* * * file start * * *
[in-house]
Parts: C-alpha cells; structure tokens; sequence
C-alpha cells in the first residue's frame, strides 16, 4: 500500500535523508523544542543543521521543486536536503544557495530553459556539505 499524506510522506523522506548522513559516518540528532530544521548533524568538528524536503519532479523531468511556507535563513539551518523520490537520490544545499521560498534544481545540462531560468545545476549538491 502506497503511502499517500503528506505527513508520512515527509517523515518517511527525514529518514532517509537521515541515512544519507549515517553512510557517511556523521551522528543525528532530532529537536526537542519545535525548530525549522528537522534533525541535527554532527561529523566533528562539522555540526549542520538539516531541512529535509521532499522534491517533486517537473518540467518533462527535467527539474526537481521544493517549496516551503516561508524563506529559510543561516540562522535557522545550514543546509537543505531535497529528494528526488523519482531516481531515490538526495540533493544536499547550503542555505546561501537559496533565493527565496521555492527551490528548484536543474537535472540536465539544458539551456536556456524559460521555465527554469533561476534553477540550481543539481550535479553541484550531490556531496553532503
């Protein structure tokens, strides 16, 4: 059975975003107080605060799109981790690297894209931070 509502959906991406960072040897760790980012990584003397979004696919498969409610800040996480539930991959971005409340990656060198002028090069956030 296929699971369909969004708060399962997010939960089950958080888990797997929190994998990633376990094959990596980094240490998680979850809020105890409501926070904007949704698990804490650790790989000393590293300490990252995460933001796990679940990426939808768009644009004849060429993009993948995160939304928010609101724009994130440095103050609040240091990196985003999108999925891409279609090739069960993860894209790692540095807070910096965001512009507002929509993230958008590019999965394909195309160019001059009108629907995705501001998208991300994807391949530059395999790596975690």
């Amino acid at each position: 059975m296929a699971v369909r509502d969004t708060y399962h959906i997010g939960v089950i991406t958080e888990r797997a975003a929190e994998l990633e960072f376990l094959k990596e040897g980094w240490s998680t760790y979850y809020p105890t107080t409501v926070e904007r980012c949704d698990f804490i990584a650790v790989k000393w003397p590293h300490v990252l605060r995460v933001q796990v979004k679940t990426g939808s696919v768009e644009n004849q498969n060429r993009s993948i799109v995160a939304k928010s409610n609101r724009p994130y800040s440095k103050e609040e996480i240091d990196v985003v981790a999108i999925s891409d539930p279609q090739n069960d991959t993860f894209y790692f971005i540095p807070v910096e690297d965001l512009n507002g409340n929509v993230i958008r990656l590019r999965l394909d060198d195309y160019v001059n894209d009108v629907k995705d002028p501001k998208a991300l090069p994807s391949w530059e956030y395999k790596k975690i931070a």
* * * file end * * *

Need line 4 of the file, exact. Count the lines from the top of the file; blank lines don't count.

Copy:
């Protein structure tokens, strides 16, 4: 059975975003107080605060799109981790690297894209931070 509502959906991406960072040897760790980012990584003397979004696919498969409610800040996480539930991959971005409340990656060198002028090069956030 296929699971369909969004708060399962997010939960089950958080888990797997929190994998990633376990094959990596980094240490998680979850809020105890409501926070904007949704698990804490650790790989000393590293300490990252995460933001796990679940990426939808768009644009004849060429993009993948995160939304928010609101724009994130440095103050609040240091990196985003999108999925891409279609090739069960993860894209790692540095807070910096965001512009507002929509993230958008590019999965394909195309160019001059009108629907995705501001998208991300994807391949530059395999790596975690």